Pressured by creditors, AMR’s CEO, Tom Horton, is serious about the merger. At first, Horton believed American Airlines would be able to successfully navigate through the bankruptcy on its own but has come under pressure from AMR’s bondholders and has agreed to consider all options. Unfortunately, these options are not many as there is no other suitor for AMR Corporation.
According to reports, the combined entity would be headed by U.S. Airways’ Chief Executive Doug Parker while AMR’s Tom Horton would become non-executive chairman of the board.
Horton is expected to remain on the scene until the transition is completed. The transaction, likely to involve stock but no cash, values the combined entity at $11 billion – enough to put it ahead of United Continental Holdings Inc(NYSE:UAL).
The combined carrier would still be behind Delta Air Lines, Inc. (NYSE:DAL) which has over $12.5 billion in terms of market capitalization. Under the terms of the deal, AMR creditors would get to own 72 percent of the new company while the remaining will rest with AMR shareholders.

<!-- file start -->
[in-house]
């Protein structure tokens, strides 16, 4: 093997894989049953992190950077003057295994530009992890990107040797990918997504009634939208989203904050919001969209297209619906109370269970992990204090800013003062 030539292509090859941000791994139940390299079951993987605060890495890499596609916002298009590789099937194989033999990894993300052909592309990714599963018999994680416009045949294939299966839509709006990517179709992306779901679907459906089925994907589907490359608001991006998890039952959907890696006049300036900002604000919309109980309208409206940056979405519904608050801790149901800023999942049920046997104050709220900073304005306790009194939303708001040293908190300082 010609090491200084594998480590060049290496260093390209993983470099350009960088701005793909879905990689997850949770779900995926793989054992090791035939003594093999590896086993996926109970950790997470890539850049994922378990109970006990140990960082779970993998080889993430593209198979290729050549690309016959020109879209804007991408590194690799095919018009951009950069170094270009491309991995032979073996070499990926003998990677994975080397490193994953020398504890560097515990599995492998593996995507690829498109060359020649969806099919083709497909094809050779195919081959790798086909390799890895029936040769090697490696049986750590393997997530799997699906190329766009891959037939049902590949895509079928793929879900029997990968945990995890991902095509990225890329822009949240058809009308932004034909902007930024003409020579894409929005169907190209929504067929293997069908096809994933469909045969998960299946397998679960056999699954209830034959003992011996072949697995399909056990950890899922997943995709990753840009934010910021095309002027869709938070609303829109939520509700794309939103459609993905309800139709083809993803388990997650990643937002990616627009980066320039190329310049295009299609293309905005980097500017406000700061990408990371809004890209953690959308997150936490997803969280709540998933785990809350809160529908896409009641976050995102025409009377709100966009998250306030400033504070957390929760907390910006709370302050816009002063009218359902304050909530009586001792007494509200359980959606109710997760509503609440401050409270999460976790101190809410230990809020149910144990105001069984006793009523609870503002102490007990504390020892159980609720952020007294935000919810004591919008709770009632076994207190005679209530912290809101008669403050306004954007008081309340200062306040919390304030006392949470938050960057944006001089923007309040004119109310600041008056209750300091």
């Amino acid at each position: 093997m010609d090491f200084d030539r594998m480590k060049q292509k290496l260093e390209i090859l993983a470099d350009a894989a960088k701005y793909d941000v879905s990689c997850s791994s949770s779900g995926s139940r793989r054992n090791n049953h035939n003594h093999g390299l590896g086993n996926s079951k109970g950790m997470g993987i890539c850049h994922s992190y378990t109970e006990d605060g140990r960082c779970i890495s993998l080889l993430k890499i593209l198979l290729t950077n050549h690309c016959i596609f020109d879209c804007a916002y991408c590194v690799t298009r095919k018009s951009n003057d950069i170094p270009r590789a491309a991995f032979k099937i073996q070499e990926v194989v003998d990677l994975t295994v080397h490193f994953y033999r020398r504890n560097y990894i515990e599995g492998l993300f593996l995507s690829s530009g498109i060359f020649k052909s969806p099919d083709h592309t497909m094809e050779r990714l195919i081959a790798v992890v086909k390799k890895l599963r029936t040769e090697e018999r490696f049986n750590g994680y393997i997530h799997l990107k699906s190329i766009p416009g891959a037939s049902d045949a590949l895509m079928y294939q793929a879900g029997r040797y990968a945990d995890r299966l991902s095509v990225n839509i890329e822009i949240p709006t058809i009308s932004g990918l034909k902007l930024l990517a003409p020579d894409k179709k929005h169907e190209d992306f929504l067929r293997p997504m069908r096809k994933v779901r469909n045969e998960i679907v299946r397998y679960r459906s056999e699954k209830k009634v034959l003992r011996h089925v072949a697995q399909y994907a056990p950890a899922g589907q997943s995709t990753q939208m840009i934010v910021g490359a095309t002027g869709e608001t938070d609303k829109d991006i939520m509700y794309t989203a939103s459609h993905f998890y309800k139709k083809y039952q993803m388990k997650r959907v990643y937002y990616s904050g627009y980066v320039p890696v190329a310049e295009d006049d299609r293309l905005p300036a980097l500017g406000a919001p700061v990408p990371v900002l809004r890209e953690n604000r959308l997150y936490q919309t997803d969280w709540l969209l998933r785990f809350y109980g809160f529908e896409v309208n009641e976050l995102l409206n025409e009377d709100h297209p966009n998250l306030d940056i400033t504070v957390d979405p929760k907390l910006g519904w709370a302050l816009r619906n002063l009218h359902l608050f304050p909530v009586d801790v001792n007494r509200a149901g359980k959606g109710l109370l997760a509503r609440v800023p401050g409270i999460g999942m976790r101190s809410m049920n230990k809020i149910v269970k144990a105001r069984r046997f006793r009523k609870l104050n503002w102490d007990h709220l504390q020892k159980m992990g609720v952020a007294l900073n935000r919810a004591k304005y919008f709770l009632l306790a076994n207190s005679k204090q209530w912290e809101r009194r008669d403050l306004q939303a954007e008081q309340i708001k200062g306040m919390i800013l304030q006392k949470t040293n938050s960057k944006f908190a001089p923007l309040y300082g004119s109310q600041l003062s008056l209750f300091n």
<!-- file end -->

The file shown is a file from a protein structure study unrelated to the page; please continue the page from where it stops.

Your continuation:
Enough has already been written about the benefits of the merger and how the combined entity will have little overlap and would enjoy synergies anywhere between $1 billion and $2 billion annually.
What retail investors need to know is if there is a way to benefit from the deal and if yes, how? Unfortunately, the hailed transaction falls flat in this department. Investors should be cautious regarding AMR’s inflated share price. The shares are up nearly threefold over the past quarter, and these shares are not likely to find a place in the larger scheme of things.
From the standpoint of buying US Airways Group, Inc. (NYSE:LCC) stock, the story of leveraging synergies will unfold over a longer term and will be subject to several operational issues, including the whole integration exercise. The stock is already up substantially and is trading close to its 52 week high. Considering the vastly improved results the company has posted in the recent quarters, this is justified but simultaneously opens a downside too.
As many experts reckon, mergers and acquisitions face many unknown challenges during the integration of operations. The downside for U.S. Airways shares, which are already flying high, could easily be bigger than the potential gains. The company has impressed with its standalone performance. For the fourth quarter ended December 31 (one of the slowest in a year) – US Airways reported a 4% increase in operating revenues, while net income more than doubled to $37 million. For the full year, US Airways had a 6% increase in revenues to $3.9 billion, while net income soared from $180 million to $702 million.